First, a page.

There has been a lot of press in the last few months regarding the crackdown on ‘paid for’ and ‘sponsored’ social media posts. The Competitions & Markets Authority (CMA) is investigating a number of celebrity and influencer posts under the powers it is given pursuant to consumer protection legislation (an update on the investigation had been expected before the end of the year), and a number of high profile celebrities have been caught out with Advertising Standards Authority (ASA) adjudications after posting content without disclosing it was paid for.
In a further effort to provide clarity in this area, the ASA has published guidance aptly named “An Influencer’s Guide to making clear that ads are ads”. Whilst directed at influencers, the guidance is useful for brand owners and marketing agencies alike.
The guidance explains key concepts such as “affiliate marketing”, “payment” and “control”. These definitions are interlinked, as the concepts cannot be applied in isolation. For example the definition of ‘payment’ explains that there does not need to be actual money passing hands, it can include gifts, freebies, and hotel stays. However, if the brand has no control over what is posted by the influencer it is unlikely to be considered an advert.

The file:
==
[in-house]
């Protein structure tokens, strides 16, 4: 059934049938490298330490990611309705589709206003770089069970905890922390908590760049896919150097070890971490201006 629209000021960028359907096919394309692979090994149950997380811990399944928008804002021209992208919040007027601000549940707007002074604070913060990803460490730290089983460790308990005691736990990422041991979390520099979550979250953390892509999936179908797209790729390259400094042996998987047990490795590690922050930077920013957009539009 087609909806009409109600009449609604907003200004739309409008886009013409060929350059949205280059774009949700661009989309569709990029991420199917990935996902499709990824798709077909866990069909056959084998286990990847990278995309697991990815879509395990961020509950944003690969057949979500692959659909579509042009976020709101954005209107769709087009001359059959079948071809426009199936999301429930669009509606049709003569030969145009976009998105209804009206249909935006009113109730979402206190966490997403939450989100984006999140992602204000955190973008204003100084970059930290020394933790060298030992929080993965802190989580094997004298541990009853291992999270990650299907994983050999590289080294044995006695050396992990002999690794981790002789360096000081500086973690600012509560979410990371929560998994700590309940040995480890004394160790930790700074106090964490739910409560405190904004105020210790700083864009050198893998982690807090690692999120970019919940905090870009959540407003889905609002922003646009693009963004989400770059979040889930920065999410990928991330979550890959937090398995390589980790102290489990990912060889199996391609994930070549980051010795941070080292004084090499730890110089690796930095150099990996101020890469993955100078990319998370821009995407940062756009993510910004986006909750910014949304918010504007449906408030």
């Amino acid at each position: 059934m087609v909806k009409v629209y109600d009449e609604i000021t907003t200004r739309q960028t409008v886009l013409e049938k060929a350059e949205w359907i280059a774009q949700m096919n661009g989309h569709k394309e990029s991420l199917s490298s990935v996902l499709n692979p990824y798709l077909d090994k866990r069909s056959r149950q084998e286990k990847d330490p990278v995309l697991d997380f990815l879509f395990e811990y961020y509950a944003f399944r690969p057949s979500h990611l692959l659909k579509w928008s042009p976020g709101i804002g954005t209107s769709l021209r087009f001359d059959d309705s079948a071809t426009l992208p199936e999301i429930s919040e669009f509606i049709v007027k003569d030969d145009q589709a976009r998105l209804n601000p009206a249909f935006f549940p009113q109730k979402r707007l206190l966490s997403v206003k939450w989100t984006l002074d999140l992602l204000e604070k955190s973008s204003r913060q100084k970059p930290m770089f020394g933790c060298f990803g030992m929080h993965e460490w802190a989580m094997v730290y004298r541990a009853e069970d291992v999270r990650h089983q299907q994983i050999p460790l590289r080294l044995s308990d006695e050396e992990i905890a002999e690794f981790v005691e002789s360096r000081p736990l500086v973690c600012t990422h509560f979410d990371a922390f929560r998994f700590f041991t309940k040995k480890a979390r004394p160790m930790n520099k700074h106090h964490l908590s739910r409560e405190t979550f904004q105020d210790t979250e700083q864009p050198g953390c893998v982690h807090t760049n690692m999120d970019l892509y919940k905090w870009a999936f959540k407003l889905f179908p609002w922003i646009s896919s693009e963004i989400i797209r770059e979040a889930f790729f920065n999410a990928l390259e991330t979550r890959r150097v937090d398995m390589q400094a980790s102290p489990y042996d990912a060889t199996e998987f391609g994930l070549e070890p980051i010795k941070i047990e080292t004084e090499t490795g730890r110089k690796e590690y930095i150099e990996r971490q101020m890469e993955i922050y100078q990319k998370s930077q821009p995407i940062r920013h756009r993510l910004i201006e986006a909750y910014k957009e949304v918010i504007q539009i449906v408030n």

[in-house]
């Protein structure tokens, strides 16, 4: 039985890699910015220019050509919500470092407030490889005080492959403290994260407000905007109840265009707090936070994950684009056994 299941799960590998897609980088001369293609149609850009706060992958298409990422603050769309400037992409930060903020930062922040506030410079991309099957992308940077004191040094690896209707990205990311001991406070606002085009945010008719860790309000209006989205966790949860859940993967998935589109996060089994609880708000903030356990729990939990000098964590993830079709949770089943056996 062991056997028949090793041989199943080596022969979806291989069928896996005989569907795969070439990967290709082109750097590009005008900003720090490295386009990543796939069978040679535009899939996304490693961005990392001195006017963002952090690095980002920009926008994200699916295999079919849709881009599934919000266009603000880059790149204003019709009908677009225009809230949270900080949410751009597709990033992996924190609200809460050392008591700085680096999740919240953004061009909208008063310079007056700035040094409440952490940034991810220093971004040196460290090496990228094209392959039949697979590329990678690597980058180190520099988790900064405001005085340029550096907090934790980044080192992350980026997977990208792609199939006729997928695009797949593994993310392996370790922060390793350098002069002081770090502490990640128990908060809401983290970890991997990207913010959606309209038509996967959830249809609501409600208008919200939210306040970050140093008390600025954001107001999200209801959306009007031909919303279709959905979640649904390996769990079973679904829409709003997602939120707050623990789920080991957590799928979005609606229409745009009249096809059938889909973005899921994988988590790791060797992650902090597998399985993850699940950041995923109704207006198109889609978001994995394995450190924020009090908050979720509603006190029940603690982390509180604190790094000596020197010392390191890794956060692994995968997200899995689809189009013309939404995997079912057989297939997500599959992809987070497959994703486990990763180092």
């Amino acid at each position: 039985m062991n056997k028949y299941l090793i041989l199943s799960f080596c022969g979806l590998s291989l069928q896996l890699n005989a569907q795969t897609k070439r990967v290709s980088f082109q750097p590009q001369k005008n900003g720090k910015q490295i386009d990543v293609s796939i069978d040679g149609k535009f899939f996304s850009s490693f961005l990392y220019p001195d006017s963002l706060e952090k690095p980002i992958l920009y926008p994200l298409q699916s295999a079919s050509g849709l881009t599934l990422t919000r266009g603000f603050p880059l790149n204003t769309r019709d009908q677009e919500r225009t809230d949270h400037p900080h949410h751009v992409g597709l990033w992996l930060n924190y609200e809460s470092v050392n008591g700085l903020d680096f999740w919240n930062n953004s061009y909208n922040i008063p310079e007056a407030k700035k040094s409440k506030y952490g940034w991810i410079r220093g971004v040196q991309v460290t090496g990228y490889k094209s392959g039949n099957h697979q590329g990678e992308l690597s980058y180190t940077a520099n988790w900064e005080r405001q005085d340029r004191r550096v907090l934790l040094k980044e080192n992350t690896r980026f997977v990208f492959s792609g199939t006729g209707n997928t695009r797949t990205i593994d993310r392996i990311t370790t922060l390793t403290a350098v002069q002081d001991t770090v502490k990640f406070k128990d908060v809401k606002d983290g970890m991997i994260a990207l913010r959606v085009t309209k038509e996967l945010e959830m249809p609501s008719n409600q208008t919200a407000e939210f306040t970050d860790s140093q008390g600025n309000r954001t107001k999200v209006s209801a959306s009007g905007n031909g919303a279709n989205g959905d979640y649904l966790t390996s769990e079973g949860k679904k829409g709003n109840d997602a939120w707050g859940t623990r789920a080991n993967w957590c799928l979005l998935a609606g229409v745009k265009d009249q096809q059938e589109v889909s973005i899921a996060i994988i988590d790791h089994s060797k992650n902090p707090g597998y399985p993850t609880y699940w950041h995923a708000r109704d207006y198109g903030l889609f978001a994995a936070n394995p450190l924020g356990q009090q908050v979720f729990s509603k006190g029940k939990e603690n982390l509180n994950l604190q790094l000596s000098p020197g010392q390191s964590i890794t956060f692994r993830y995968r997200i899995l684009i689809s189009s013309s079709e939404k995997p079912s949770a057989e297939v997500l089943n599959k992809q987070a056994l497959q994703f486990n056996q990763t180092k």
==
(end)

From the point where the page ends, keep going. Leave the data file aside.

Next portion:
So, what is ‘control’? Control could be something as simple as asking for a key message to be used, or the inclusion of a particular hashtag. It could be the requirement for the inclusion of a particular image or action in a video, or to make a certain number of posts. The definition is purposively broad to capture any situation where a brand owner has any influence over what is published.
The guidance contains a very useful flowchart which helps explain the difference between advertisements and sponsored content. Whilst sponsored content will fall outside the ASA’s remit (and outside of its guidance), it is still subject to consumer protection legislation and the CMA may investigate any sponsored content which it considers is misleading or unfair to consumers.
It is obvious that in some situations there will be a very fine line between sponsored content and advertorial content. However, looking at more traditional methods of influencer arrangements, where the influencer is provided with product and requested to post about it, the vast majority is likely to be considered an advert pursuant to the guidance. Only in the minority of cases where an influencer has independently purchased a product they are raving about will such content truly fall outside of these rules.
Brand owners may want to make compliance with the ASA guidance mandatory in their arrangements with influencers. The guidance is not intended to prevent influencers from posting content, but to ensure transparency as to whether it is an advert or paid for content. This means that the same restrictions can still be placed on approval rights over content, providing this is acknowledged by the influencer in their post. The cost of getting it wrong could lead to a formal investigation by the ASA and the negative publicity a critical ASA ruling can bring.